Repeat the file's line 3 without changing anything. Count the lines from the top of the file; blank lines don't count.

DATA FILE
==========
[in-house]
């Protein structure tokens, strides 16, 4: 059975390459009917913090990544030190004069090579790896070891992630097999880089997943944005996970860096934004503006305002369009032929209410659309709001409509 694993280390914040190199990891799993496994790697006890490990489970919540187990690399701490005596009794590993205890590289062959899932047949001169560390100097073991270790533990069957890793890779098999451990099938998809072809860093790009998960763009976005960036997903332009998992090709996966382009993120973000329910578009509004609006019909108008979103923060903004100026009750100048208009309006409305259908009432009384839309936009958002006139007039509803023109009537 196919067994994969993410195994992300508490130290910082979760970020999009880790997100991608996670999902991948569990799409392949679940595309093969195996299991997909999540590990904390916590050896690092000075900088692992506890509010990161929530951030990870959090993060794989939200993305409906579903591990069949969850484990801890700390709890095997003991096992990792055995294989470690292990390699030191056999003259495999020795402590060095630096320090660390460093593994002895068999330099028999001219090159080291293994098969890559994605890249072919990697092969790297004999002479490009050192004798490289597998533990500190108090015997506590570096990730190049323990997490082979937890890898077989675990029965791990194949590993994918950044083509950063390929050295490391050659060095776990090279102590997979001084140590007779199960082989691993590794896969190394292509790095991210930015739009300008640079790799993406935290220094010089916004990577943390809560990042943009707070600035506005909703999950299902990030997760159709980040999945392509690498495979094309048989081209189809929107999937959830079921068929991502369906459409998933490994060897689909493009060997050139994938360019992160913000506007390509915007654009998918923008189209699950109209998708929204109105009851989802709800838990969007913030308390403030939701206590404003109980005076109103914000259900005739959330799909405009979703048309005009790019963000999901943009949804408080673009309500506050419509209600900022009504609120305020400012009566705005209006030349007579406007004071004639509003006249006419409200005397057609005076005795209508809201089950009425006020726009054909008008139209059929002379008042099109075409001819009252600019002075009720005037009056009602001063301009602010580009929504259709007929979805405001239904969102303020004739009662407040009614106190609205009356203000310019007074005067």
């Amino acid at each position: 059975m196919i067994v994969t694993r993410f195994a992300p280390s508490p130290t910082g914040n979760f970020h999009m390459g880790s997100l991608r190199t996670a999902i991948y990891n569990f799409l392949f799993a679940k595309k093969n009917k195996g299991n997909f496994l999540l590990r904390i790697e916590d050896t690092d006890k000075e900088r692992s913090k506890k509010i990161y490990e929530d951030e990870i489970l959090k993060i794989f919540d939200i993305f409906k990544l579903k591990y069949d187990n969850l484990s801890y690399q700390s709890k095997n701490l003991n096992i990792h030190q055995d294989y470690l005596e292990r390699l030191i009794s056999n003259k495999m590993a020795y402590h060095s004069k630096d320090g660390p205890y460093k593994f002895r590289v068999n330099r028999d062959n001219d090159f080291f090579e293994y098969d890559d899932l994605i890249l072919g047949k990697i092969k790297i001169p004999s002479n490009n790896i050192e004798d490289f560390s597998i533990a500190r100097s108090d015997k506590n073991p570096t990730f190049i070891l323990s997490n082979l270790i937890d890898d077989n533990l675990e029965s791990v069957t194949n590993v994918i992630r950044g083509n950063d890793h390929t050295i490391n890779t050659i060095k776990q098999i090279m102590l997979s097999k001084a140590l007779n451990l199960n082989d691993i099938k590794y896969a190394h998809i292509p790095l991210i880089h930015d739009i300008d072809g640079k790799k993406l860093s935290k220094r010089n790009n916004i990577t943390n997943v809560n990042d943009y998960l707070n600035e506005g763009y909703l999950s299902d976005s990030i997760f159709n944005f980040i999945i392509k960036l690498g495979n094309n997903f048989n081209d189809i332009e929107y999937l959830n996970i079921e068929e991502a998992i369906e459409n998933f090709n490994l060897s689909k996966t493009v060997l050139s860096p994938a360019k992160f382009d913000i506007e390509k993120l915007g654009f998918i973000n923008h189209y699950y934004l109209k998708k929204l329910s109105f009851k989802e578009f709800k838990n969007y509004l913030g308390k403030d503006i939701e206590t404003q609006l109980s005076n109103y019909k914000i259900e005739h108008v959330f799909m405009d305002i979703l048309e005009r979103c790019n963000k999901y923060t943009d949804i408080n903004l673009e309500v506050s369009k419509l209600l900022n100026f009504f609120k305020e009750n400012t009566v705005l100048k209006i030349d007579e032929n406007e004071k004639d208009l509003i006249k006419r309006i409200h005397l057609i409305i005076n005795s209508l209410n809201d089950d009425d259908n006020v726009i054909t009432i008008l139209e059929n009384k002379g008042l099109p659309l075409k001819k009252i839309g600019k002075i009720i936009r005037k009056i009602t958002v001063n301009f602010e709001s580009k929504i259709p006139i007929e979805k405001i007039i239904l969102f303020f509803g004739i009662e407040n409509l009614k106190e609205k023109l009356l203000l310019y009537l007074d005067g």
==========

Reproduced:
């Amino acid at each position: 059975m196919i067994v994969t694993r993410f195994a992300p280390s508490p130290t910082g914040n979760f970020h999009m390459g880790s997100l991608r190199t996670a999902i991948y990891n569990f799409l392949f799993a679940k595309k093969n009917k195996g299991n997909f496994l999540l590990r904390i790697e916590d050896t690092d006890k000075e900088r692992s913090k506890k509010i990161y490990e929530d951030e990870i489970l959090k993060i794989f919540d939200i993305f409906k990544l579903k591990y069949d187990n969850l484990s801890y690399q700390s709890k095997n701490l003991n096992i990792h030190q055995d294989y470690l005596e292990r390699l030191i009794s056999n003259k495999m590993a020795y402590h060095s004069k630096d320090g660390p205890y460093k593994f002895r590289v068999n330099r028999d062959n001219d090159f080291f090579e293994y098969d890559d899932l994605i890249l072919g047949k990697i092969k790297i001169p004999s002479n490009n790896i050192e004798d490289f560390s597998i533990a500190r100097s108090d015997k506590n073991p570096t990730f190049i070891l323990s997490n082979l270790i937890d890898d077989n533990l675990e029965s791990v069957t194949n590993v994918i992630r950044g083509n950063d890793h390929t050295i490391n890779t050659i060095k776990q098999i090279m102590l997979s097999k001084a140590l007779n451990l199960n082989d691993i099938k590794y896969a190394h998809i292509p790095l991210i880089h930015d739009i300008d072809g640079k790799k993406l860093s935290k220094r010089n790009n916004i990577t943390n997943v809560n990042d943009y998960l707070n600035e506005g763009y909703l999950s299902d976005s990030i997760f159709n944005f980040i999945i392509k960036l690498g495979n094309n997903f048989n081209d189809i332009e929107y999937l959830n996970i079921e068929e991502a998992i369906e459409n998933f090709n490994l060897s689909k996966t493009v060997l050139s860096p994938a360019k992160f382009d913000i506007e390509k993120l915007g654009f998918i973000n923008h189209y699950y934004l109209k998708k929204l329910s109105f009851k989802e578009f709800k838990n969007y509004l913030g308390k403030d503006i939701e206590t404003q609006l109980s005076n109103y019909k914000i259900e005739h108008v959330f799909m405009d305002i979703l048309e005009r979103c790019n963000k999901y923060t943009d949804i408080n903004l673009e309500v506050s369009k419509l209600l900022n100026f009504f609120k305020e009750n400012t009566v705005l100048k209006i030349d007579e032929n406007e004071k004639d208009l509003i006249k006419r309006i409200h005397l057609i409305i005076n005795s209508l209410n809201d089950d009425d259908n006020v726009i054909t009432i008008l139209e059929n009384k002379g008042l099109p659309l075409k001819k009252i839309g600019k002075i009720i936009r005037k009056i009602t958002v001063n301009f602010e709001s580009k929504i259709p006139i007929e979805k405001i007039i239904l969102f303020f509803g004739i009662e407040n409509l009614k106190e609205k023109l009356l203000l310019y009537l007074d005067g």